Posted on: 02:45 PM IST Dec 30, 2015 | Updated on: 2:55 pm,Dec 30,2015 IST
Internet and Mobile Association of India (IAMAI) has expressed its stand in the ongoing debate around Net neutrality in India and said that it believes “differential pricing violates not only principles of net neutrality but TRAI’s own stated principles of pricing.”
IAMAI has sent its official response (see below) to the Telecom Regulatory Authority of India (TRAI) consultation paper inviting comments on Net neutrality in India. TRAI has extended the last date for sending in comments from December 30 to January 7 and January 14 is the new last date for counter comments, extended from January 7.
According to IAMAI’s stance, Facebook’s Free Basics violates Net neutrality.
TRAI had offered three models of differential pricing:
1. When the service provider selects the content, which is offered free or bundled together at reduced rates.
2. In which one content provider creates a platform where other content providers can apply, and be selected. The platform creator then partners with service provider(s) to provide free Internet access to participating content providers, for the subscribers of those service providers (for example Facebook’s controversial Free Basics)
3. In which operators charge differently for certain types of Internet apps over others [on-network terminated calls].
IAMAI asserts that “all three models violate basic principles of Net neutrality.”
The debate on Net neutrality stirred across India after Airtel decided to charge separately for Internet-based calls but withdrew it later after people protested. Internet activists and experts flayed the operator for ‘Airtel Zero’ service along with Facebook’s Internet.org service, later renamed as ‘Free Basics.’
Net neutrality implies that equal treatment be accorded to all Internet traffic and no priority be given to an entity or company based on payment to content or service providers such as telecom companies, which is seen as discriminatory.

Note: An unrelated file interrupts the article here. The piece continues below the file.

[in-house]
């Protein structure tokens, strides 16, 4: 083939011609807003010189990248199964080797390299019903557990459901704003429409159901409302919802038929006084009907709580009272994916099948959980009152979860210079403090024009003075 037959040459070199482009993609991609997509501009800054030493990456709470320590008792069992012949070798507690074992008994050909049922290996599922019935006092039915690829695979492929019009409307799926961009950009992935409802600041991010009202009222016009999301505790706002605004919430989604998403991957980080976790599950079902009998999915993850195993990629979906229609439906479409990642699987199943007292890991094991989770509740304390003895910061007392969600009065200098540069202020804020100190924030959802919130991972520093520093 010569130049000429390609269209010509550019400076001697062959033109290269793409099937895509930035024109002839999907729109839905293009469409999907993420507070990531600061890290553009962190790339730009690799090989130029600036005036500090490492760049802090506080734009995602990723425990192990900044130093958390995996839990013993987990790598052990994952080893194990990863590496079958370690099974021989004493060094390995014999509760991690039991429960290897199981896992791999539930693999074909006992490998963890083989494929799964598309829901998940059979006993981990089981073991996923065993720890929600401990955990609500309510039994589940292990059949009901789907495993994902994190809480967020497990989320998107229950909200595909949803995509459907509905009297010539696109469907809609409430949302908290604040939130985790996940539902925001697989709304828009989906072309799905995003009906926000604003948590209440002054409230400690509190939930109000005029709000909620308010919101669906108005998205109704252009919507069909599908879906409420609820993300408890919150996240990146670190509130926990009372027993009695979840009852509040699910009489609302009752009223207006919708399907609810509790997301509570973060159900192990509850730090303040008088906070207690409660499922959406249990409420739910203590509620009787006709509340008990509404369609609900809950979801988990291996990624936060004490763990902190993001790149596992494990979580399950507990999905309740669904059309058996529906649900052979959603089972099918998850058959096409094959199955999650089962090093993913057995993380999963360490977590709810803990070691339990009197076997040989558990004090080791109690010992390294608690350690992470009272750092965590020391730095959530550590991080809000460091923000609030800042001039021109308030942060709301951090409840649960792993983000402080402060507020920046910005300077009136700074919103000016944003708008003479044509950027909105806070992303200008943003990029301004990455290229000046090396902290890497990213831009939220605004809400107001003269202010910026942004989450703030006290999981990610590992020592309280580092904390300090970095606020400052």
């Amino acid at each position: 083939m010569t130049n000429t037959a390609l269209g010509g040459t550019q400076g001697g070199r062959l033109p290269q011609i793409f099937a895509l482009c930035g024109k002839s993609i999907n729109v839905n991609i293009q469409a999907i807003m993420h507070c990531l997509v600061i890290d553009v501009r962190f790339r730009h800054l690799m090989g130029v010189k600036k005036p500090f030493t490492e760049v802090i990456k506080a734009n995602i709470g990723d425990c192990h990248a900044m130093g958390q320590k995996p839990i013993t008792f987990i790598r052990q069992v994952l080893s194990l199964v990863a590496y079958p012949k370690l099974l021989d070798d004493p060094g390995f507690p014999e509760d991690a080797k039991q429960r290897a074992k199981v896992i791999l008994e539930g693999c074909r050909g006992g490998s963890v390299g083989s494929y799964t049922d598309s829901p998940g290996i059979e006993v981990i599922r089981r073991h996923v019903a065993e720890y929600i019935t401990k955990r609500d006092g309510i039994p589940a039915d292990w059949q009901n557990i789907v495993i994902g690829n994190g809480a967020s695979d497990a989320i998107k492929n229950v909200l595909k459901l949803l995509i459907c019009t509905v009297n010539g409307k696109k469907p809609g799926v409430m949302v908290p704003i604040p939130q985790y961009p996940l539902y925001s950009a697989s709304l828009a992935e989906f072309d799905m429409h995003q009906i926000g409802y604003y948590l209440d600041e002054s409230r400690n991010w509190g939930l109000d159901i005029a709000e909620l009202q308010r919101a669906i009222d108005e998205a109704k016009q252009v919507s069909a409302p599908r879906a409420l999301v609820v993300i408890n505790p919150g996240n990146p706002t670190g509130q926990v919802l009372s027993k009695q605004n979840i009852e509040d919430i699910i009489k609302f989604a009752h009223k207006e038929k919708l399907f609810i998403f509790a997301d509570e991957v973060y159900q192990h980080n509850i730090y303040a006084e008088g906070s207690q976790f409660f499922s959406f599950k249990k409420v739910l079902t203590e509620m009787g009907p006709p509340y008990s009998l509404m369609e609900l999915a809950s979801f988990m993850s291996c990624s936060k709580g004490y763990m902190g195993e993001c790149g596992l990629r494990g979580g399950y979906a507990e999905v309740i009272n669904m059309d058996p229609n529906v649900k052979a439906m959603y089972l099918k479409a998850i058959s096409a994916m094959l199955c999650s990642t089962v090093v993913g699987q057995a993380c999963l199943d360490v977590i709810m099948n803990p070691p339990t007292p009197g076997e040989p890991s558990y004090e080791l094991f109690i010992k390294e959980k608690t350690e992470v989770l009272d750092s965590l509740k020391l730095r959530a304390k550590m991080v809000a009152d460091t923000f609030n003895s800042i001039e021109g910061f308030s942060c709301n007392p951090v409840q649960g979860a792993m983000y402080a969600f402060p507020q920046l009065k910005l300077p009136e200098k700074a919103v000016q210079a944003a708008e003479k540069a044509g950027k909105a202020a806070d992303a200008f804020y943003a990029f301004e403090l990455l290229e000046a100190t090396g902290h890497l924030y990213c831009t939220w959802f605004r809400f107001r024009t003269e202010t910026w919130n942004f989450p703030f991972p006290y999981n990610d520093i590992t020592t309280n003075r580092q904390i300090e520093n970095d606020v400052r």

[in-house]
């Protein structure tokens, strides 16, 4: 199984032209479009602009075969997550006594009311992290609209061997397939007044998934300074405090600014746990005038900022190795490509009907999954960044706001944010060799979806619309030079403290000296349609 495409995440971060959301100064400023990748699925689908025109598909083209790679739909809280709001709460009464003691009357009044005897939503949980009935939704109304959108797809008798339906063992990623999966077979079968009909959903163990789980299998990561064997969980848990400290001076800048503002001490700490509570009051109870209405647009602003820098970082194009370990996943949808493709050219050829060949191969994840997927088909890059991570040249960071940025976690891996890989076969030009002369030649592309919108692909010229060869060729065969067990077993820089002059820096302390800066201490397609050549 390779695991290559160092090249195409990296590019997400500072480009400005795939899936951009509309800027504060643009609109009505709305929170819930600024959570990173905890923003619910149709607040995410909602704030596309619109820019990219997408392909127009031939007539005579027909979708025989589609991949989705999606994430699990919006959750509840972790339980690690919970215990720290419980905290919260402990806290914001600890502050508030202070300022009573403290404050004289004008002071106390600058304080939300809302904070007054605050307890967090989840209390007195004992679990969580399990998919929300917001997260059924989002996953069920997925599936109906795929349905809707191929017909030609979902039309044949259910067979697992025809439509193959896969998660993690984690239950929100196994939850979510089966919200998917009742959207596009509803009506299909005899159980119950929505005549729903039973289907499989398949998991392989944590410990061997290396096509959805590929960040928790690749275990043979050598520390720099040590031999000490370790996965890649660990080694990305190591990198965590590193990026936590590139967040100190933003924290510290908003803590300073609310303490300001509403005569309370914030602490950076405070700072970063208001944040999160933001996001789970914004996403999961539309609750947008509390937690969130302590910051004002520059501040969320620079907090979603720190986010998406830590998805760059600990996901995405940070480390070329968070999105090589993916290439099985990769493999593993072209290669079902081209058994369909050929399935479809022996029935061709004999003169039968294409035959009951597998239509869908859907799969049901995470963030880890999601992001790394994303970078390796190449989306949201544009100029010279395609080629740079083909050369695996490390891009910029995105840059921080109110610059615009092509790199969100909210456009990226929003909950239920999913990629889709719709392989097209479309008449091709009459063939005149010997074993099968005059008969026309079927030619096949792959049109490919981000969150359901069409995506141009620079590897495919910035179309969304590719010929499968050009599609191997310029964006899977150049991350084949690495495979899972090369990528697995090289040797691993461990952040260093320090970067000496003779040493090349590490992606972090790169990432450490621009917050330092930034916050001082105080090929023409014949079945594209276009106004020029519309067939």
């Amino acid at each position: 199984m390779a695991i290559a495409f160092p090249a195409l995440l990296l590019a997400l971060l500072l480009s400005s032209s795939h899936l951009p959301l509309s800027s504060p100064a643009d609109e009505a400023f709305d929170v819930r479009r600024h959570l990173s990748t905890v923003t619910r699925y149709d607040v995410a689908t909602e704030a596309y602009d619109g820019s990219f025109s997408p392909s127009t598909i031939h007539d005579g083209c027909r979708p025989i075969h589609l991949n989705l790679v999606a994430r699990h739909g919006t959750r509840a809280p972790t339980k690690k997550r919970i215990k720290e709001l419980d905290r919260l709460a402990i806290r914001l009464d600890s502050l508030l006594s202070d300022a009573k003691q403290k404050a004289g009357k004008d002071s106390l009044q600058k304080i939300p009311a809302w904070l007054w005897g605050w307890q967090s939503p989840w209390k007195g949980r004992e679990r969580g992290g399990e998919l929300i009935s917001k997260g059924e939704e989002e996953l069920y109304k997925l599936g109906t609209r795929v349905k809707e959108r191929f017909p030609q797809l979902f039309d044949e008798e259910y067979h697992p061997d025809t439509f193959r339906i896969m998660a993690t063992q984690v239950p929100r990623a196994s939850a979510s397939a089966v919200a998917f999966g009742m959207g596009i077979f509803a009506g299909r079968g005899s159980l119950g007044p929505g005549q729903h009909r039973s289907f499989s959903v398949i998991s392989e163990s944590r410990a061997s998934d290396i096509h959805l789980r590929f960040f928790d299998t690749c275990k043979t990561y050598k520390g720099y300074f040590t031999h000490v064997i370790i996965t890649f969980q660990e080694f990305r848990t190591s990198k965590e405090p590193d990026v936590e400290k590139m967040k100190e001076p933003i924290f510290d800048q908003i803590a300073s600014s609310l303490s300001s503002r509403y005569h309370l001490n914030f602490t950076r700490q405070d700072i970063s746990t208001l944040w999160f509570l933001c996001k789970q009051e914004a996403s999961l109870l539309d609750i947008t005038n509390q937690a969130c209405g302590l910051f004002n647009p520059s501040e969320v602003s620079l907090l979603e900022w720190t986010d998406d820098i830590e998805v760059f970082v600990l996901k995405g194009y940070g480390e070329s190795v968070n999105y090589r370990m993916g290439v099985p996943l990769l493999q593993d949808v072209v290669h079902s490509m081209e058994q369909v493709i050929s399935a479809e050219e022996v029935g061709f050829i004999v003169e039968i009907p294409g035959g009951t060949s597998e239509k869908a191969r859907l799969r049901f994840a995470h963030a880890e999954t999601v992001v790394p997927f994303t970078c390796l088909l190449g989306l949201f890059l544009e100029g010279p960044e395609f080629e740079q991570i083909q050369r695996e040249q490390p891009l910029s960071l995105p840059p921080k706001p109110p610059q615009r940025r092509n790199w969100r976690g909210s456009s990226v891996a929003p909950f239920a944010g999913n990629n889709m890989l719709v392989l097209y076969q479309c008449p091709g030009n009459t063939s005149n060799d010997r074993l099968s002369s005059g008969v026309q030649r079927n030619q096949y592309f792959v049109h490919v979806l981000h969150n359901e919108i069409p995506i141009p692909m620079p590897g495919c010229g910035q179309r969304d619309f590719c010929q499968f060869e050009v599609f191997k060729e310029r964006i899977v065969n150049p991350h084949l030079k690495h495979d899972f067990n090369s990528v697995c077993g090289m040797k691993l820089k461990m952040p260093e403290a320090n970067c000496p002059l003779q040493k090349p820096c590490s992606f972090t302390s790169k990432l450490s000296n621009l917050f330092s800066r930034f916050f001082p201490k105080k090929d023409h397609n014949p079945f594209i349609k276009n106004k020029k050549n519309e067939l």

Facebook has been lobbying hard in India to garner support for its controversial Free Basics program that that offers people without the Internet free access to a handful of websites through mobile phones. Recently the social media giant unleashed a blitzkrieg of advertisements across the Indian media along with push notifications to millions of its users in India (and also abroad) urging them to petition TRAI in support of the company’s stance.
Zuckerberg also penned a column in The Times of India in defence of Free Basics and expressing his displeasure with the criticism. Net neutrality activists say Free Basics violates the principle that the whole Internet should be available to all and unrestricted by any one company.
A number of IIT, IISc faculty members have also come together to issue a statement against Facebook’s Free Basics, in which they called it a ‘lethal combination that will lead to total lack of freedom on how Indians can use the Internet’ and highlighted major flaws in the program.
While agreeing that “there is an urgent need to connect the billion unconnected people and narrow the digital and developmental divide.” IAMAI suggested that “there were clearly other transparent and more effective ways of achieving that goal.”
According to the industry body, investing in infrastructure for common access and providing subsidised and non-discriminatory access directly to the consumers, could help India achieve the goal of bridging the digital divide.
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